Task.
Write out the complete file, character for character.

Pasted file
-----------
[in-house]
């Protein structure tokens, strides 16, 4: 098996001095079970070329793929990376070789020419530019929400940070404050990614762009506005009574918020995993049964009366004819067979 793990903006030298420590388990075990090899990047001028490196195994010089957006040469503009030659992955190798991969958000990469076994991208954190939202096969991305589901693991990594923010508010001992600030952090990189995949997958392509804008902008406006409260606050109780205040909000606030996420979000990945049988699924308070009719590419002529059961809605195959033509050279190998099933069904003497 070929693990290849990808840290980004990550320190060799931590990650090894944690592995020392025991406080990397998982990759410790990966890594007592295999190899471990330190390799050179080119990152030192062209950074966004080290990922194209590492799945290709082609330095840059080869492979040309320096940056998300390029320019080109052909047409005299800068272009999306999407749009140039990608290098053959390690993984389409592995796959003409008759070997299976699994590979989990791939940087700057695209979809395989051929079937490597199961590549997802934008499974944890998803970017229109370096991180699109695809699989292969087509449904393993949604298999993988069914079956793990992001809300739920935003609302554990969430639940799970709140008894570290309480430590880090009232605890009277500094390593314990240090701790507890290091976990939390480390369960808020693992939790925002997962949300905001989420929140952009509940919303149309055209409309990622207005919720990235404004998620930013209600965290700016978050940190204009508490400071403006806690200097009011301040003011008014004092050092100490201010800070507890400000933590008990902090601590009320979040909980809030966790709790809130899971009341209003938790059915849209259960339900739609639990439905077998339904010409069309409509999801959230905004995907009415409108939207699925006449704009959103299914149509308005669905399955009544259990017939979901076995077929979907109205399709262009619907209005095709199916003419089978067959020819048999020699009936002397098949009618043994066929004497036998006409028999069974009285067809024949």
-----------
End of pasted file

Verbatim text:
[in-house]
């Protein structure tokens, strides 16, 4: 098996001095079970070329793929990376070789020419530019929400940070404050990614762009506005009574918020995993049964009366004819067979 793990903006030298420590388990075990090899990047001028490196195994010089957006040469503009030659992955190798991969958000990469076994991208954190939202096969991305589901693991990594923010508010001992600030952090990189995949997958392509804008902008406006409260606050109780205040909000606030996420979000990945049988699924308070009719590419002529059961809605195959033509050279190998099933069904003497 070929693990290849990808840290980004990550320190060799931590990650090894944690592995020392025991406080990397998982990759410790990966890594007592295999190899471990330190390799050179080119990152030192062209950074966004080290990922194209590492799945290709082609330095840059080869492979040309320096940056998300390029320019080109052909047409005299800068272009999306999407749009140039990608290098053959390690993984389409592995796959003409008759070997299976699994590979989990791939940087700057695209979809395989051929079937490597199961590549997802934008499974944890998803970017229109370096991180699109695809699989292969087509449904393993949604298999993988069914079956793990992001809300739920935003609302554990969430639940799970709140008894570290309480430590880090009232605890009277500094390593314990240090701790507890290091976990939390480390369960808020693992939790925002997962949300905001989420929140952009509940919303149309055209409309990622207005919720990235404004998620930013209600965290700016978050940190204009508490400071403006806690200097009011301040003011008014004092050092100490201010800070507890400000933590008990902090601590009320979040909980809030966790709790809130899971009341209003938790059915849209259960339900739609639990439905077998339904010409069309409509999801959230905004995907009415409108939207699925006449704009959103299914149509308005669905399955009544259990017939979901076995077929979907109205399709262009619907209005095709199916003419089978067959020819048999020699009936002397098949009618043994066929004497036998006409028999069974009285067809024949």